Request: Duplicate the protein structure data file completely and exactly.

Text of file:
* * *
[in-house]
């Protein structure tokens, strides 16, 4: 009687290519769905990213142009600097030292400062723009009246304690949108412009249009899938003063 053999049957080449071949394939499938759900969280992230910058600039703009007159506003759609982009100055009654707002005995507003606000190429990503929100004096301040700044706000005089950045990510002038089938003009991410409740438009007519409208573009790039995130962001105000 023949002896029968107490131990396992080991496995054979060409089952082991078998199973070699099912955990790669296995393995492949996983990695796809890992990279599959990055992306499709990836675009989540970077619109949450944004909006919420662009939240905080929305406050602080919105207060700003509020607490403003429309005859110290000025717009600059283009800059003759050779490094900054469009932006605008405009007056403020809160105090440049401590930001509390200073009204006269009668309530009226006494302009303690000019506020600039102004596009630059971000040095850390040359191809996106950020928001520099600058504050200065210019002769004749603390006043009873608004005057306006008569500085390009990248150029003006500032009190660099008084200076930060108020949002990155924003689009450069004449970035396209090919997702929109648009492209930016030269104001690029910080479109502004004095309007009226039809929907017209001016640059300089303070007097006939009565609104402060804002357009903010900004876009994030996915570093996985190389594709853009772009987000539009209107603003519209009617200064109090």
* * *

[in-house]
């Protein structure tokens, strides 16, 4: 009687290519769905990213142009600097030292400062723009009246304690949108412009249009899938003063 053999049957080449071949394939499938759900969280992230910058600039703009007159506003759609982009100055009654707002005995507003606000190429990503929100004096301040700044706000005089950045990510002038089938003009991410409740438009007519409208573009790039995130962001105000 023949002896029968107490131990396992080991496995054979060409089952082991078998199973070699099912955990790669296995393995492949996983990695796809890992990279599959990055992306499709990836675009989540970077619109949450944004909006919420662009939240905080929305406050602080919105207060700003509020607490403003429309005859110290000025717009600059283009800059003759050779490094900054469009932006605008405009007056403020809160105090440049401590930001509390200073009204006269009668309530009226006494302009303690000019506020600039102004596009630059971000040095850390040359191809996106950020928001520099600058504050200065210019002769004749603390006043009873608004005057306006008569500085390009990248150029003006500032009190660099008084200076930060108020949002990155924003689009450069004449970035396209090919997702929109648009492209930016030269104001690029910080479109502004004095309007009226039809929907017209001016640059300089303070007097006939009565609104402060804002357009903010900004876009994030996915570093996985190389594709853009772009987000539009209107603003519209009617200064109090």